Naomi’s parents: “Halacha within the arts is vital to the ability to present the materials created according to Jewish law. . . Who is better to teach the skills of writing than an author? Who is able to share their method of writing Jewish Children’s books, than the author and illustrator? Who can teach the skills of making a Jewish video better than the creator of a Jewish video? The girls are given the very best in guest lecturers. . . Whether it is a book, video or movie, music, paintings or any other art form, we need to have the creators trained professionally to be able to preserve our religion and heritage. Our daughter thrived in that environment, which allowed her to be herself, provided instruction in Judaic subjects at an appropriate level, and guided her towards expressing her learning through her art. The faculty and staff are dedicated to the students. The chesed assignments they are given integrate the girls into the community.”
Freidel S.: “I learned how to self-motivate (mostly cuz I had to — being an art school with fellow art students, it can be easy to fall into the “tomorrow” trap). I also learned how to stay focused even when everyone around me wasn’t. And I learned that every single human being has the most important mission, and to value people and what they have to say accordingly.”
Chana C.: “I learned more at Tzohar than I had ever hoped to from any seminary, and everything we learned we learned with great depth, because we were allowed to.
Having finished seminary, I am now studying a Bachelor of Digital Media and 3D Design because I love animated movies and because there are more ways of doing shlichus than by opening a Chabad house. Tzohar has helped me see just how important a person’s gifts are, but it also taught me that what we are lacking as a community are not talents: it is the willingness and determination to use them.”
Rosie and Mushka K’s mother: “I knew my daughter (Rosie) was having a year of true growth both spiritually and in her talents in music, poetry, and art but I didn’t know the extent of it until I went at the end of the year to a mother/daughter event that Tzohar organized. The girls presented a play to the community of Pittsburgh. . . Incorporated in this show were all the arts they had explored throughout the year. I was blown away. My daughter really went to the seminary to explore her artistic talents and made a beautiful art piece reflecting her growth there and applied the art to Chassidus, which my daughter Mushka has now just completed, too, a beautiful piece! She not only discovered that art is something she loves, but she really got to explore poetry, too, and wrote some beautiful deep songs that she performed with the guitar together with other girls.”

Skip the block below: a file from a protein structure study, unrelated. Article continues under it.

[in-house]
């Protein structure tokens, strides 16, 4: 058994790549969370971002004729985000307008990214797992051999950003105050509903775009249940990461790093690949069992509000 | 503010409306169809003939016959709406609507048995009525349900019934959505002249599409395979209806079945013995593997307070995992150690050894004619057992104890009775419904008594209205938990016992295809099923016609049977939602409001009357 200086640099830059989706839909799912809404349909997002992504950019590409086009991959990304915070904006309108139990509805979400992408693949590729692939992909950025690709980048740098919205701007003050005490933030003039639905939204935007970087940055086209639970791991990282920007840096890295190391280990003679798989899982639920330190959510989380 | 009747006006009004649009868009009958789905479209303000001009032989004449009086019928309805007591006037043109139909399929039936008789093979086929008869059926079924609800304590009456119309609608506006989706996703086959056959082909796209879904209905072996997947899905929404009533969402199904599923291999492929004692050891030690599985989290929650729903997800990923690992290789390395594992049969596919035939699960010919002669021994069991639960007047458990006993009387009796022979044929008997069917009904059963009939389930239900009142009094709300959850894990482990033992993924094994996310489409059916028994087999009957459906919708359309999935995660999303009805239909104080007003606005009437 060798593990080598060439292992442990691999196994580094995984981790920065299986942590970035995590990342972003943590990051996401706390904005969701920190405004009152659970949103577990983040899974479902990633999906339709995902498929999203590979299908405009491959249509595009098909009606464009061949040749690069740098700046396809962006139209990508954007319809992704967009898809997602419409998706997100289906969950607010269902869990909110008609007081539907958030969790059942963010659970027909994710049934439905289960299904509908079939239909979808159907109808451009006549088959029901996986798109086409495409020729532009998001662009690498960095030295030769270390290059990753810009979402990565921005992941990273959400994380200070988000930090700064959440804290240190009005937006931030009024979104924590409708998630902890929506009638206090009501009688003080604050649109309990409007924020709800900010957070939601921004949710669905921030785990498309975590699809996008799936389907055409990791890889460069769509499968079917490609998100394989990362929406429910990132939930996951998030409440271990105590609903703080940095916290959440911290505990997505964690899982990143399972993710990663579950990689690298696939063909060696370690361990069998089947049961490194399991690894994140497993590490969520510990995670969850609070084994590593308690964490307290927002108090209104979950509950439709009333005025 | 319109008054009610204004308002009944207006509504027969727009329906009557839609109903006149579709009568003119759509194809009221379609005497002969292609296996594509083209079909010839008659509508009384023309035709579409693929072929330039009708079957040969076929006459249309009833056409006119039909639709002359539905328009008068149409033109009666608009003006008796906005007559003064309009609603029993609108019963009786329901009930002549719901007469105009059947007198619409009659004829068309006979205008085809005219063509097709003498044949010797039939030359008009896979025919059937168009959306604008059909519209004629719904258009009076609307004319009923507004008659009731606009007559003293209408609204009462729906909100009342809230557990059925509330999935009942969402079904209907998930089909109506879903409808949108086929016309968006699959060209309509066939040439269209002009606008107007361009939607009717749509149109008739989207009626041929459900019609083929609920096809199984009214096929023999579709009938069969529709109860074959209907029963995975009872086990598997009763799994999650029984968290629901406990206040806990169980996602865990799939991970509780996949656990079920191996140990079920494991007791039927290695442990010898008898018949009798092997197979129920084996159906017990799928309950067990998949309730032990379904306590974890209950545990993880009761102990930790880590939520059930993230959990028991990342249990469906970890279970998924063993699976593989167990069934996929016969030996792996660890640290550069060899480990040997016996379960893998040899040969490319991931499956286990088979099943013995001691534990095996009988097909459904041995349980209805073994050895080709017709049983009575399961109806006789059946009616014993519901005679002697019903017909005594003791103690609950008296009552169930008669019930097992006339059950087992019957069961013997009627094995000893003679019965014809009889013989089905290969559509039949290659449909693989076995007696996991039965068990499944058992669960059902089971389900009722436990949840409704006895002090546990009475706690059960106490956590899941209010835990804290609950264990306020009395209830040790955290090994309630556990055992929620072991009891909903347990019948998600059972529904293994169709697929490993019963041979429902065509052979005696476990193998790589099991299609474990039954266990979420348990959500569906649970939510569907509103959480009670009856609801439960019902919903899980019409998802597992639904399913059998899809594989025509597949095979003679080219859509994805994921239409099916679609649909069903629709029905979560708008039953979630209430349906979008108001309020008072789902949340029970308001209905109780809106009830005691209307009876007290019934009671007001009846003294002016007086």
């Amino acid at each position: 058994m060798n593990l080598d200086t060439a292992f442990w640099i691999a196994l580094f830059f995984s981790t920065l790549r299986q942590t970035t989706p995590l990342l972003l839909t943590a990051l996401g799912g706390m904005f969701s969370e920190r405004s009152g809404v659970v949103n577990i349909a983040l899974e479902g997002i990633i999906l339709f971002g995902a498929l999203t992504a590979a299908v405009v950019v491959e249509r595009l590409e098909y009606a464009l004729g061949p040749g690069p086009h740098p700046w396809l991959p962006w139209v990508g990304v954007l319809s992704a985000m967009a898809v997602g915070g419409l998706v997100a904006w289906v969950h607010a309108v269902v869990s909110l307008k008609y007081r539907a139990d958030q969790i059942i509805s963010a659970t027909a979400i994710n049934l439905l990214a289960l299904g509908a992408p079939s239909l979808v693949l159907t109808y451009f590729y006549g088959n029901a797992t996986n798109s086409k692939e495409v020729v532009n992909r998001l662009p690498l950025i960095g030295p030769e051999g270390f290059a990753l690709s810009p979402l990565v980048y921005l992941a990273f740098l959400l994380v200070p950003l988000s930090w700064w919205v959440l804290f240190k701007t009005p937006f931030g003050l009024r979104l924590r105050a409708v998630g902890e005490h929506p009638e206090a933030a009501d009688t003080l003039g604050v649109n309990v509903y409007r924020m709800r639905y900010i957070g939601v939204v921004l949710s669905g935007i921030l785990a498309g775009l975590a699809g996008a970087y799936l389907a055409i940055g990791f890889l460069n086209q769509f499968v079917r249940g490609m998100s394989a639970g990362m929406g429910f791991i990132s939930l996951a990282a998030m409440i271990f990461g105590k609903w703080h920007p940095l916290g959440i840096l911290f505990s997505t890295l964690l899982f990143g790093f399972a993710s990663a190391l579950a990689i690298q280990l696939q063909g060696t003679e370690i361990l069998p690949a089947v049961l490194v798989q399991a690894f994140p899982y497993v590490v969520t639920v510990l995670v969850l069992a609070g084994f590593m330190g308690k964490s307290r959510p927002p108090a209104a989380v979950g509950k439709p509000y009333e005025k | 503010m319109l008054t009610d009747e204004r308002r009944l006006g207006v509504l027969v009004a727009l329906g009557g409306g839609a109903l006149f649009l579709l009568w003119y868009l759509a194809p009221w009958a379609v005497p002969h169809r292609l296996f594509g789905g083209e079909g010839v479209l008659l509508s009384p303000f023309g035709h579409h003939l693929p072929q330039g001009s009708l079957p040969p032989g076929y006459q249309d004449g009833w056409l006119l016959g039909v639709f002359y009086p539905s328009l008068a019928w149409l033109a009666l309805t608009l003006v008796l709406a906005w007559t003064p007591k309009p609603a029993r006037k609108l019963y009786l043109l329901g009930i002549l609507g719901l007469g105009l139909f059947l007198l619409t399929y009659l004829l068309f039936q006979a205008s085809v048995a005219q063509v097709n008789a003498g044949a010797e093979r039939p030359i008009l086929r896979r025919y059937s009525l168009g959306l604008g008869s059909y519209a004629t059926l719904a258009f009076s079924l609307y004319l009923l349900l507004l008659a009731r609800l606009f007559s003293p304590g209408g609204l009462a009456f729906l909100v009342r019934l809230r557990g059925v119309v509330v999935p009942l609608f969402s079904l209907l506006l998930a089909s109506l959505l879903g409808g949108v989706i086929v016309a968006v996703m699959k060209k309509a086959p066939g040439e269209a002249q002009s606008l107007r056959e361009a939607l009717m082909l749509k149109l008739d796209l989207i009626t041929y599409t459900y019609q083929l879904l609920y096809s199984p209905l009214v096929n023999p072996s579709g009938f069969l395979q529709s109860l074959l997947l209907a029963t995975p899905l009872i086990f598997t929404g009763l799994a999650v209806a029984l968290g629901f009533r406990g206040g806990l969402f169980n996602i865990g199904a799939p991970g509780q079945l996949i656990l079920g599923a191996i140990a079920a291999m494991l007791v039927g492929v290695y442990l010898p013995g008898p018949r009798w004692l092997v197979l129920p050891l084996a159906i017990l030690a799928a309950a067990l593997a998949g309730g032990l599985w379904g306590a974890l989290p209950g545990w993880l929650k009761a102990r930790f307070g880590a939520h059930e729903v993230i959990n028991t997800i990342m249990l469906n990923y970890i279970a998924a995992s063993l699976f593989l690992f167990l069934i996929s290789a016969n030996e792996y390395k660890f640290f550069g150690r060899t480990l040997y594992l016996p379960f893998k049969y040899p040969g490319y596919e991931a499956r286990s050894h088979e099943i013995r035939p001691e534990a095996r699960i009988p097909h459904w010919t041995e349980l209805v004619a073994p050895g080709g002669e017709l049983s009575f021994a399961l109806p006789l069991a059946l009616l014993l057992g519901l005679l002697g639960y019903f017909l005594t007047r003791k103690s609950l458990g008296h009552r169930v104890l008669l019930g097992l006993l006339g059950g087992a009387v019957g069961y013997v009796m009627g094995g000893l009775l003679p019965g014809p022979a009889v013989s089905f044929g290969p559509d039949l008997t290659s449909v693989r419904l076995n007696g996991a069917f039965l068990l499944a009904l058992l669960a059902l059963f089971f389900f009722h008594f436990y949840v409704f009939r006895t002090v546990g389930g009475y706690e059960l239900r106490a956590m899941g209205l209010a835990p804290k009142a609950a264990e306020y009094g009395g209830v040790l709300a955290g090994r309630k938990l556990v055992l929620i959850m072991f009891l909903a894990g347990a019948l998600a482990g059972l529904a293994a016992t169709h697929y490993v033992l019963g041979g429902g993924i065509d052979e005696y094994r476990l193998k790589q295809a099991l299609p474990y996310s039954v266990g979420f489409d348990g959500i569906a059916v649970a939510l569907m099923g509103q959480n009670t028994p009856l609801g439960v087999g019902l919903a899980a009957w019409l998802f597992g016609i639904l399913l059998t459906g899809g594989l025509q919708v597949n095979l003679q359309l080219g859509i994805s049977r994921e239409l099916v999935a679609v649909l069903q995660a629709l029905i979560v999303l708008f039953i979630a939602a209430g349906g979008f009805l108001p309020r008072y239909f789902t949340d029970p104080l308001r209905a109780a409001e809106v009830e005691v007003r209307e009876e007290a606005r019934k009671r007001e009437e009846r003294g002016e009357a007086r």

Ester E.: “Throughout high school I was on a consistent downward spiral in all aspects of life. I wasn’t going to submit myself to a traditional seminary. I had never gained anything from Torah learning before. . . But I had my art, my writing, my creativity. And then I heard there was a place that could finally nurture these parts of me.
Tzohar seemed to grab me and scream to something inside of me. Wait! What about meaning? What about all the questions I needed answers to? What about all these thoughts circling my mind that didn’t seem to connect to the “real world”? What about the words I put to paper day after day? What about meaning?
Tzohar forced my downward spiral to stop and [forced me to] take a good look at [myself] and what [I] was really searching for. What Tzohar did for me has everything and nothing to do with religion. And it had everything to do with my individual soul. I gained a lifetime of knowledge and wisdom in that one year.”
V. The Art
The featured image above is just one of many pieces Amy Guterson sent via text and email and Rabbi Herman showed at RBCA. It just so happens that it was painted by the sister of a former student of mine. Esther Adler describes the piece, titled Boxed Out, this way: “We tend to feel stifled by our boundaries, yet without them, we are frozen by the endless possibilities. A potted plant needs to be contained in order to grow. Similarly, our infinite soul is boxed into a rigid body. Our lifestyle is ordained within the parameters of Torah. And it is through these boundaries that we can live a meaningful and blossoming life.”
Below I’ve embedded a couple of short films, examples of Tzohar students combining their learning and their expression.
That a place like Tzohar exists brings me so much joy. Creative Chabad girls, like many of my own students, now have an option where they can develop themselves in holiness through their art. They do not have to choose to sit out of the dance.
They can dance.
And they have. Students of mine who have gone to Tzohar have flourished. One of them has started a family and is using her talents she developed in Tzohar to run her own face-painting business that serves her own community and beyond. Another is in film school. And still another continues to create and now mentors other creative frum girls to express Torah and Chassidus through their art.
Ultimately, to think that my own daughter will have this choice when the time comes is a blessing for which I will always be grateful.